On both the municipal level and in the day-to-day operation of Raimore’s Outer Division Safety Project site, success comes down to ensuring workers’ safety and contributing to their long-term wealth.
“It looks like firms hiring women to execute that work, retaining women, creating a safe space for women in the workforce,” Taylor said. “It looks like firms hiring apprentices of color, training apprentices of color, retaining apprentices of color and providing growth opportunities by paying those apprentices of color.”
Walking along the Outer Division Safety Project worksite, it’s easy to see the sort of camaraderie that’s only developed when an employer actively retains skilled workers and makes sure everyone feels safe and valued in the organization.
“The people are great; the environment is great. Everything is detailed, thorough, easy to work with, efficient,” said Raimore field engineer Ivan Rodriguez during a tour of the improvements in progress. “I don’t think there’s anything more you can ask for from a contractor's perspective, at least.”
Sitting inside Raimore’s on-site office, Ashley Henry spoke to the enjoyment of a job that’s always changing, and how their firm has continued to grow year after year.
“Here at Raimore, everyone treats everyone as family,” she says. “We try to identify the issues beforehand and work together to come up with a collective solution. That’s a big part of our success.”
Construction on the Outer Division Safety Project will be completed in early 2022. Its impact will be reinforced by a broad expansion of Trimet’s public transportation options along the corridor, plus Oregon Department of Transportation-led improvements to the Interstate 205 interchange.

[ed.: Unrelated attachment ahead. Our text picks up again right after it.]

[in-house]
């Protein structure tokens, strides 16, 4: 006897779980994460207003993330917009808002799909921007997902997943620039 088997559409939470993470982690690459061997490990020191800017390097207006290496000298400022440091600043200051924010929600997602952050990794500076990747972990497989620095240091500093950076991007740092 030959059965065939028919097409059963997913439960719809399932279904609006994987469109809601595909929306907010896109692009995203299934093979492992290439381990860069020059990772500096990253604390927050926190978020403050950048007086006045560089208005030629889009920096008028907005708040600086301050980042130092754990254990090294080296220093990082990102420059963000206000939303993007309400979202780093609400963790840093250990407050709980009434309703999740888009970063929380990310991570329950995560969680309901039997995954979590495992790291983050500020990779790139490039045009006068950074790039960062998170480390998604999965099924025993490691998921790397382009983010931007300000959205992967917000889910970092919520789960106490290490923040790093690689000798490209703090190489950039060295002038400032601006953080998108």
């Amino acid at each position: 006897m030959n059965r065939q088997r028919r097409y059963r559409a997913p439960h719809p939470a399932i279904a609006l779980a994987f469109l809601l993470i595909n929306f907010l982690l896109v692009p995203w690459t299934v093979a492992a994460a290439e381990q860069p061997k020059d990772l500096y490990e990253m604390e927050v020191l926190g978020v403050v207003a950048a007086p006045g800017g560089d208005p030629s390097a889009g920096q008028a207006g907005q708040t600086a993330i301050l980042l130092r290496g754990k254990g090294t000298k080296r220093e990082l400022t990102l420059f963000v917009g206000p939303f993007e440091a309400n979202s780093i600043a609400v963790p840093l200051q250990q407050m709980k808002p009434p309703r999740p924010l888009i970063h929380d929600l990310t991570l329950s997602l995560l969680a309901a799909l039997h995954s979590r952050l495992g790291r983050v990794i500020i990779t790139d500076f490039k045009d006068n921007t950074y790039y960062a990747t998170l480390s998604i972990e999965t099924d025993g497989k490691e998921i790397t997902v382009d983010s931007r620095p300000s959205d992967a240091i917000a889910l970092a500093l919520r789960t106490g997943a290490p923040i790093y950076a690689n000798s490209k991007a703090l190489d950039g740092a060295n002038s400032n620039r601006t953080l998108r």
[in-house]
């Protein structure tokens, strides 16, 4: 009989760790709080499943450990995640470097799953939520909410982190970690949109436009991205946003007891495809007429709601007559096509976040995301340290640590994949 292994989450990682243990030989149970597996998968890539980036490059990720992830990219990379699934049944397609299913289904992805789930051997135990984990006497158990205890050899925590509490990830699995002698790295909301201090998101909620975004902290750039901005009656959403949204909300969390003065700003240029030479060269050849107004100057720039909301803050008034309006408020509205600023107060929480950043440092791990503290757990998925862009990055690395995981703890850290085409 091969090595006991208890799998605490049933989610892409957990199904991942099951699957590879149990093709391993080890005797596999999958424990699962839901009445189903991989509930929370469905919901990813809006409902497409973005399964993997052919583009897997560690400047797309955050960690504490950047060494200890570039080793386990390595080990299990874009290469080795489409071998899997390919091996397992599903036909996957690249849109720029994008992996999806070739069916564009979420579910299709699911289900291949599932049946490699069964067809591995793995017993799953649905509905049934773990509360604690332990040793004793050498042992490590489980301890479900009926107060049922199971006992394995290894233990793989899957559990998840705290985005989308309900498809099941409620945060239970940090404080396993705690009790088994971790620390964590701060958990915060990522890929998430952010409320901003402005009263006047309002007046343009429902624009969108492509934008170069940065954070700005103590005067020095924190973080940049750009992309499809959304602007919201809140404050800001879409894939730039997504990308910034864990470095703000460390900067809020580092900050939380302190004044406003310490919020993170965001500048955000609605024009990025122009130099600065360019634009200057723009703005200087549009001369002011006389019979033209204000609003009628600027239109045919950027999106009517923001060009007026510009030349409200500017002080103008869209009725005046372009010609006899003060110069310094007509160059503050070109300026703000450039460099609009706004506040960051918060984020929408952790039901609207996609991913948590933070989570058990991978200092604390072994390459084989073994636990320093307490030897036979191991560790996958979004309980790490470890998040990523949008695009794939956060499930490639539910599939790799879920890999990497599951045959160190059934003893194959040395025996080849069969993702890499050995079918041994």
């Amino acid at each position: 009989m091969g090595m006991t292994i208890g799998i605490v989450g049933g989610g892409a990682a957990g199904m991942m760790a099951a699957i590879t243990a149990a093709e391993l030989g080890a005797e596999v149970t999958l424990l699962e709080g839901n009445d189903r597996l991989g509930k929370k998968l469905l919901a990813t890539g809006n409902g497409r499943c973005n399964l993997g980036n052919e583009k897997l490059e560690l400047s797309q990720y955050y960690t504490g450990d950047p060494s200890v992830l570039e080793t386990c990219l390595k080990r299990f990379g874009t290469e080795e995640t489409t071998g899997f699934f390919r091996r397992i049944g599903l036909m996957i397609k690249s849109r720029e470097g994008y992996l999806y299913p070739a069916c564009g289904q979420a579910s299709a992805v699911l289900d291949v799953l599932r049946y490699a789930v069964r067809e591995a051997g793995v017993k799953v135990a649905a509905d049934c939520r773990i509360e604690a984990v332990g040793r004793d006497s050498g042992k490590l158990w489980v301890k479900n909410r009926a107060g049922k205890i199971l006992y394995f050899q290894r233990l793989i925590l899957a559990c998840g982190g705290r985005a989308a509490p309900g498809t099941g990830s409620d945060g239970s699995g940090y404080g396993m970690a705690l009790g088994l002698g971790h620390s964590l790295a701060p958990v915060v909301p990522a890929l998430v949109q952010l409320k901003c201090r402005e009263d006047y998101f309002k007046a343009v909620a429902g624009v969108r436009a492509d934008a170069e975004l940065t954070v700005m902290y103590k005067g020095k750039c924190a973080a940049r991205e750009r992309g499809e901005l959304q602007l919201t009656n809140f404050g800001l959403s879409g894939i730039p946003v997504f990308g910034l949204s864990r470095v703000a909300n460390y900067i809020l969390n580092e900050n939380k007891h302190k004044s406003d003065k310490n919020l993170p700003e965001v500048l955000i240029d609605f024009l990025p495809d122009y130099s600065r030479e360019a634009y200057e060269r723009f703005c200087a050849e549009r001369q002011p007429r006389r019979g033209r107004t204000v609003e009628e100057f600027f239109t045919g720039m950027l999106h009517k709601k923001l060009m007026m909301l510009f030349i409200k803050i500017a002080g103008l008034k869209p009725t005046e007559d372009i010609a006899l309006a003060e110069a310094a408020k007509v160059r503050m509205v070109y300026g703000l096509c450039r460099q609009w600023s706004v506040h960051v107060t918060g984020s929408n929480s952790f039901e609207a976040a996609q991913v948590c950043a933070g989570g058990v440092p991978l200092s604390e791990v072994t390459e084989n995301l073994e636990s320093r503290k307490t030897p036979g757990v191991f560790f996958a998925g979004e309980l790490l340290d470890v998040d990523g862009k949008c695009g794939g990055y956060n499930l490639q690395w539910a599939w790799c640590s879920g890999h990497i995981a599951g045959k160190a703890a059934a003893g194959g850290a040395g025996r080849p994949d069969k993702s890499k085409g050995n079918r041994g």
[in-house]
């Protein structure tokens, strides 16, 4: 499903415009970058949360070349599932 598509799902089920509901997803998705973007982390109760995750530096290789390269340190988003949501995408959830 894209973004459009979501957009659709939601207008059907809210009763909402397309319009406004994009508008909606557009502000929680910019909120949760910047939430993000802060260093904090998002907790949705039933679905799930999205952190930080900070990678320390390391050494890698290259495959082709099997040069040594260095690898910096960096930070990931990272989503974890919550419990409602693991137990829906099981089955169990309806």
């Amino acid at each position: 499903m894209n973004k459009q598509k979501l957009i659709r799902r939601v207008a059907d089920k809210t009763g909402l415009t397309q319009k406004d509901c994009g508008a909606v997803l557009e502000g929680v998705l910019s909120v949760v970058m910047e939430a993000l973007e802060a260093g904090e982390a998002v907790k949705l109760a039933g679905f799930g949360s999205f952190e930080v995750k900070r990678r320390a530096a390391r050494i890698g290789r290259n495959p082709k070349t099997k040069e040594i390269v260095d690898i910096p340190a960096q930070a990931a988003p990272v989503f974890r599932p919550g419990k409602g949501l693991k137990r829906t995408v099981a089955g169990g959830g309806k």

Together, these projects are investing tens of millions of dollars into a vital transportation thoroughfare to ensure safe, unfettered access between East Portland and downtown.
Prior to these improvements, the corridor along Southeast Division Street between 80th and 174th avenues ranked first in people killed or injured while walking, first for people killed or seriously injured driving motor vehicles, and second for people killed or injured while cycling. In the last decade alone, 20 people have died and 107 have been seriously injured while moving along Southeast Division.
“That is a very clear, unfortunate, heartbreaking reality of this street,” said Hannah Schafer, the interim director of communications and public involvement for the Portland Bureau of Transportation overseeing capital projects. “It was time for us to make those investments to improve safety for everyone, whether they’re walking, using a wheelchair, driving or cycling.”
Raimore Construction and their subcontracted partners are adding new pedestrian crossings, improving signals and street lighting, raising center medians to prevent left-turn crashes, and installing one of the longest protected bike lanes in all of Portland.
“Crashes are not accidents; they are not inevitable. We can prevent them, and we should not accept the premise that crashes are just something that are part of our lives,” Schafer added. “We should be doing whatever we can to prevent the loss of lives on our streets. That is what drives us every day.”
The Outer Division Safety Project is a prime example of skilled tradespeople bringing their respective expertise to a large-scale City project. Traffic signal scientists, concrete finishers, line painters and community outreach experts all came together in a way that showcased their unique talents and strengths.
“We couldn’t have the city that we have without their work,” Schafer said. “It really does take a whole city of skilled people to make these projects happen.”
Photos and contributions to this article by Nicolas Mendez